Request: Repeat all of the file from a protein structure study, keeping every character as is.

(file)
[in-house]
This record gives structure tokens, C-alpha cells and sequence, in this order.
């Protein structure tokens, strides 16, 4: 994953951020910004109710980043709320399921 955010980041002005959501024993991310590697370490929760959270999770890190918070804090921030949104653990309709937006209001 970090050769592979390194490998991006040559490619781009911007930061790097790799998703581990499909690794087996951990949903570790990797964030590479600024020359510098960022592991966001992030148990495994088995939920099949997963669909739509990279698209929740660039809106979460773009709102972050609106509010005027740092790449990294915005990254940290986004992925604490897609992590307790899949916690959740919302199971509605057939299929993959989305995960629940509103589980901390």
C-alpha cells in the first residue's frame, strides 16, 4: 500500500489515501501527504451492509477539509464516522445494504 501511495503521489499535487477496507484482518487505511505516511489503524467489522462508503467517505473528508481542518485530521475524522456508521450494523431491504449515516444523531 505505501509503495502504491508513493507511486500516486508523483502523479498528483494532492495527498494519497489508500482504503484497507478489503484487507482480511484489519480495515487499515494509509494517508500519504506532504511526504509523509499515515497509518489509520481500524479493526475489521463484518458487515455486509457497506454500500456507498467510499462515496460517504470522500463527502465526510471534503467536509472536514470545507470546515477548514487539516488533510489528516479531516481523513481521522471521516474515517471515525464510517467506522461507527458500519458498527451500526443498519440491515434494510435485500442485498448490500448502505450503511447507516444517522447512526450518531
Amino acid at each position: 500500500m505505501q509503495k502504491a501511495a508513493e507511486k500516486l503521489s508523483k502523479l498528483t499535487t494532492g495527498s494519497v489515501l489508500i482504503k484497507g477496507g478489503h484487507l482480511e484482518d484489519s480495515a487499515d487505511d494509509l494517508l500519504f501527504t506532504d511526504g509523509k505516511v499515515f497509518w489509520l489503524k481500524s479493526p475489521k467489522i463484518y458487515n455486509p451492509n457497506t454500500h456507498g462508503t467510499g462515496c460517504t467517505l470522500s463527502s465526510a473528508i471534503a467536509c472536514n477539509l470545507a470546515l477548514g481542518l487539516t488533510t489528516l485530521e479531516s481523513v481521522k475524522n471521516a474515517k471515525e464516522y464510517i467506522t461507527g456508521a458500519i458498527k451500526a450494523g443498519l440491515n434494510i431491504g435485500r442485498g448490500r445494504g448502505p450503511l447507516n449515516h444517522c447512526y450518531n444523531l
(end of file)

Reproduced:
[in-house]
This record gives structure tokens, C-alpha cells and sequence, in this order.
């Protein structure tokens, strides 16, 4: 994953951020910004109710980043709320399921 955010980041002005959501024993991310590697370490929760959270999770890190918070804090921030949104653990309709937006209001 970090050769592979390194490998991006040559490619781009911007930061790097790799998703581990499909690794087996951990949903570790990797964030590479600024020359510098960022592991966001992030148990495994088995939920099949997963669909739509990279698209929740660039809106979460773009709102972050609106509010005027740092790449990294915005990254940290986004992925604490897609992590307790899949916690959740919302199971509605057939299929993959989305995960629940509103589980901390």
C-alpha cells in the first residue's frame, strides 16, 4: 500500500489515501501527504451492509477539509464516522445494504 501511495503521489499535487477496507484482518487505511505516511489503524467489522462508503467517505473528508481542518485530521475524522456508521450494523431491504449515516444523531 505505501509503495502504491508513493507511486500516486508523483502523479498528483494532492495527498494519497489508500482504503484497507478489503484487507482480511484489519480495515487499515494509509494517508500519504506532504511526504509523509499515515497509518489509520481500524479493526475489521463484518458487515455486509457497506454500500456507498467510499462515496460517504470522500463527502465526510471534503467536509472536514470545507470546515477548514487539516488533510489528516479531516481523513481521522471521516474515517471515525464510517467506522461507527458500519458498527451500526443498519440491515434494510435485500442485498448490500448502505450503511447507516444517522447512526450518531
Amino acid at each position: 500500500m505505501q509503495k502504491a501511495a508513493e507511486k500516486l503521489s508523483k502523479l498528483t499535487t494532492g495527498s494519497v489515501l489508500i482504503k484497507g477496507g478489503h484487507l482480511e484482518d484489519s480495515a487499515d487505511d494509509l494517508l500519504f501527504t506532504d511526504g509523509k505516511v499515515f497509518w489509520l489503524k481500524s479493526p475489521k467489522i463484518y458487515n455486509p451492509n457497506t454500500h456507498g462508503t467510499g462515496c460517504t467517505l470522500s463527502s465526510a473528508i471534503a467536509c472536514n477539509l470545507a470546515l477548514g481542518l487539516t488533510t489528516l485530521e479531516s481523513v481521522k475524522n471521516a474515517k471515525e464516522y464510517i467506522t461507527g456508521a458500519i458498527k451500526a450494523g443498519l440491515n434494510i431491504g435485500r442485498g448490500r445494504g448502505p450503511l447507516n449515516h444517522c447512526y450518531n444523531l